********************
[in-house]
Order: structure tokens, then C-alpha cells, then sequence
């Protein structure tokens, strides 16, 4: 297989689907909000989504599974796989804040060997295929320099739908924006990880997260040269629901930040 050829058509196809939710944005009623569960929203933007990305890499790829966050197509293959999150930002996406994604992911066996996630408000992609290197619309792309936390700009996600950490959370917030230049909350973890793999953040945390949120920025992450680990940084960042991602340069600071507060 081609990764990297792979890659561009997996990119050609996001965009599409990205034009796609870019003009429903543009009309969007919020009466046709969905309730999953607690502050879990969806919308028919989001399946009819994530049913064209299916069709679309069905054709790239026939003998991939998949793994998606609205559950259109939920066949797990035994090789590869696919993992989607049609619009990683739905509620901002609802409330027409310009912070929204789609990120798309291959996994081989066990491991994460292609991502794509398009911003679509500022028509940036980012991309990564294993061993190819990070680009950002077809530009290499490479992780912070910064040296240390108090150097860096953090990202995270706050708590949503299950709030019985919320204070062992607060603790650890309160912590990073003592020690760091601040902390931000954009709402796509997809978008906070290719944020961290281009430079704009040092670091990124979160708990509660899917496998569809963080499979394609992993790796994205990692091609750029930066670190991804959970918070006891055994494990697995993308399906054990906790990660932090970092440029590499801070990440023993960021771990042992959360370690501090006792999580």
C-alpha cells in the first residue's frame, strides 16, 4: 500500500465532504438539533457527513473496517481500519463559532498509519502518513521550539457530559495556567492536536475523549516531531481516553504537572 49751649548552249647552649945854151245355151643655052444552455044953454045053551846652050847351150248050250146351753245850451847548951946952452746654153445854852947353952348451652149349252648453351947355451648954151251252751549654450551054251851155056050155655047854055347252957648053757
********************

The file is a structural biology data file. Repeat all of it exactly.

[in-house]
Order: structure tokens, then C-alpha cells, then sequence
């Protein structure tokens, strides 16, 4: 297989689907909000989504599974796989804040060997295929320099739908924006990880997260040269629901930040 050829058509196809939710944005009623569960929203933007990305890499790829966050197509293959999150930002996406994604992911066996996630408000992609290197619309792309936390700009996600950490959370917030230049909350973890793999953040945390949120920025992450680990940084960042991602340069600071507060 081609990764990297792979890659561009997996990119050609996001965009599409990205034009796609870019003009429903543009009309969007919020009466046709969905309730999953607690502050879990969806919308028919989001399946009819994530049913064209299916069709679309069905054709790239026939003998991939998949793994998606609205559950259109939920066949797990035994090789590869696919993992989607049609619009990683739905509620901002609802409330027409310009912070929204789609990120798309291959996994081989066990491991994460292609991502794509398009911003679509500022028509940036980012991309990564294993061993190819990070680009950002077809530009290499490479992780912070910064040296240390108090150097860096953090990202995270706050708590949503299950709030019985919320204070062992607060603790650890309160912590990073003592020690760091601040902390931000954009709402796509997809978008906070290719944020961290281009430079704009040092670091990124979160708990509660899917496998569809963080499979394609992993790796994205990692091609750029930066670190991804959970918070006891055994494990697995993308399906054990906790990660932090970092440029590499801070990440023993960021771990042992959360370690501090006792999580």
C-alpha cells in the first residue's frame, strides 16, 4: 500500500465532504438539533457527513473496517481500519463559532498509519502518513521550539457530559495556567492536536475523549516531531481516553504537572 49751649548552249647552649945854151245355151643655052444552455044953454045053551846652050847351150248050250146351753245850451847548951946952452746654153445854852947353952348451652149349252648453351947355451648954151251252751549654450551054251851155056050155655047854055347252957648053757